Padget and Hutchens both said emergency management services have rarely qualified for federal financial assistance, including American Rescue Plan Act funds, which are aimed at COVID-19 relief.
Applying for grants is a skill that people in rural government positions might not have in terms of time and resources, Padget said.
“It’s a challenge to even get good water and sewer systems in their communities, so ambulances just kind of take the back burner and always have,” he said.
Additionally, about 70% of Southern Paramedic’s revenue comes from “our most vulnerable population,” Padget said, meaning low-income people on Medicaid and elderly people on Medicare.
Not only do these groups need ambulance services more often than others, Padget said, but Medicare and Medicaid underpay private ambulance companies by more than half of what the actual services cost.
“If you’re breaking even or losing a little money on your calls, and 70% are funded by government programs, you’re in trouble pretty quick,” he said.
Remedies and other obstacles
Some localities in Arkansas subsidize their ambulance services, Kelley said, including Perry County, one of ProMed’s clients.
The county used a sales tax initiative to support a second ambulance station, which Kelley said is important for residents that live in the Ouachita National Forest.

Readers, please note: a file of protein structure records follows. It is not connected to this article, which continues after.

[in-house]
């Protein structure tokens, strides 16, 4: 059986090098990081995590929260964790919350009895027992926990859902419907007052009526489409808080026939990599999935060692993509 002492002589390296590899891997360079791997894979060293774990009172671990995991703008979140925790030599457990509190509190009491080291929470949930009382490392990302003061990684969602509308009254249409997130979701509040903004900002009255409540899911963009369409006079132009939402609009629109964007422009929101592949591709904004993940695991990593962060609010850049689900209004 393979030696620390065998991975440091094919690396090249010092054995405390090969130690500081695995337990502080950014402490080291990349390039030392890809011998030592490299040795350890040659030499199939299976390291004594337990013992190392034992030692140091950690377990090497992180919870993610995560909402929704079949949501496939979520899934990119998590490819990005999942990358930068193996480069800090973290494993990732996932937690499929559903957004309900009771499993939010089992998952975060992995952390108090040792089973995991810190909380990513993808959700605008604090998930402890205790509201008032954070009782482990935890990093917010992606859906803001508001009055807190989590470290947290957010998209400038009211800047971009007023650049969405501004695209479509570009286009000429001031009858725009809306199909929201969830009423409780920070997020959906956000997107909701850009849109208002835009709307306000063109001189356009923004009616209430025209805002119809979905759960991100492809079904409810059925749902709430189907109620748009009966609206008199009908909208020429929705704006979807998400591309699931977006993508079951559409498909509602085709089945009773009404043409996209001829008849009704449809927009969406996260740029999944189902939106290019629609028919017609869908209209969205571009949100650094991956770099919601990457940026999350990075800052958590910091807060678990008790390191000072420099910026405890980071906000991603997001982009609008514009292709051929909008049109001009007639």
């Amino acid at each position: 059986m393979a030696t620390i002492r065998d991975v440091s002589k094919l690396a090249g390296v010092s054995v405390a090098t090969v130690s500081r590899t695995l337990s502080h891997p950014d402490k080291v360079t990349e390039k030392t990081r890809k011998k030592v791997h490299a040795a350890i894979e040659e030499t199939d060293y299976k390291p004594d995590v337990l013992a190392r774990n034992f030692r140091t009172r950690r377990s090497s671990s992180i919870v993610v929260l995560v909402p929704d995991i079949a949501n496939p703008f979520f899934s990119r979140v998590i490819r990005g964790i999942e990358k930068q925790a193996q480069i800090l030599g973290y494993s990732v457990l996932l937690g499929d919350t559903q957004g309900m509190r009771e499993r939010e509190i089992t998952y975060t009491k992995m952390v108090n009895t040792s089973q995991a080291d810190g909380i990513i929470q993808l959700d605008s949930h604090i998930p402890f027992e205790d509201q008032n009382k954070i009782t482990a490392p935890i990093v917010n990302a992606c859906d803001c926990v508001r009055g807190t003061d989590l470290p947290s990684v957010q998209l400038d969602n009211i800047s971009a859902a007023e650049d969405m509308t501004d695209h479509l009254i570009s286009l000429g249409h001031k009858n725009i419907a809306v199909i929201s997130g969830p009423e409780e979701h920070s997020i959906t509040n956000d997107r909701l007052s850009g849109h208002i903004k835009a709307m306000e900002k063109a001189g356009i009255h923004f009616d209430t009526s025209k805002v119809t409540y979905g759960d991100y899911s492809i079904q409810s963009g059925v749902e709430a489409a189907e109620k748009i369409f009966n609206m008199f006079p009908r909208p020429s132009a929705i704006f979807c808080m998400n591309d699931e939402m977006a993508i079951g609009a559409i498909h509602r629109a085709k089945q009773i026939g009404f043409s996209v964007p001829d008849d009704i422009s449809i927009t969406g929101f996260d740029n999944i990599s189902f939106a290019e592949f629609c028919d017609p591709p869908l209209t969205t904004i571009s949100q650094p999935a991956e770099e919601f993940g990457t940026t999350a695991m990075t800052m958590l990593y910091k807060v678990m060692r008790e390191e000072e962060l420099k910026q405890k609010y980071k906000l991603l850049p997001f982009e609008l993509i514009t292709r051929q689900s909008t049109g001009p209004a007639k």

“Perry County has a relatively low call volume, but due to the terrain challenges of getting to Little Rock and Hot Springs hospitals, they have two ambulances there,” Kelley said.
Meanwhile in the Delta, which has been steadily losing population according to census data, Phillips County has made budget cuts due to its declining tax base, District 8 Justice of the Peace Martin Rawls said. Western and southern Phillips County, including Rawls’ hometown of Marvell, are far enough away from the hospital in Helena-West Helena to be in ambulance deserts, according to the study.
Rawls said he worries for the elderly population in those areas, but the county is not in a financial position to get more ambulance services.
Some rural areas might have outdated GPS systems that misdirect ambulances, which used to happen in Bradley County, said state Rep. Jeff Wardlaw, R-Hermitage.
Two people in the county died of heart attacks in recent years because ambulances arrived too late, so the emergency management contractor not only updated its software but also hired drivers that were familiar with the area, Wardlaw said.
“After we talked to them and threatened them with a new vendor, they hired more local people who know the roads of the county, and the response times are a lot better today,” said Wardlaw, who works in medical sales and equipment delivery. However, the paramedic industry as a whole is experiencing a staff shortage, Hutchens and Kelley both said.
“In the stress of the COVID period, a lot of people just left the field,” Hutchens said.
The Arkansas EMT Association had its annual conference in Hot Springs from Thursday to Sunday, and Kelley said “front-end recruitment” of new paramedics was a high priority. Kelley is the governmental liaison for the Arkansas Ambulance Association, and he said the organization has been collaborating with state lawmakers to draw up legislation that would increase funding for ambulance services in rural areas.
“We didn’t run it this year because it wasn’t ready for primetime yet, but we’re working with legislators that want to get solutions to this,” Kelley said.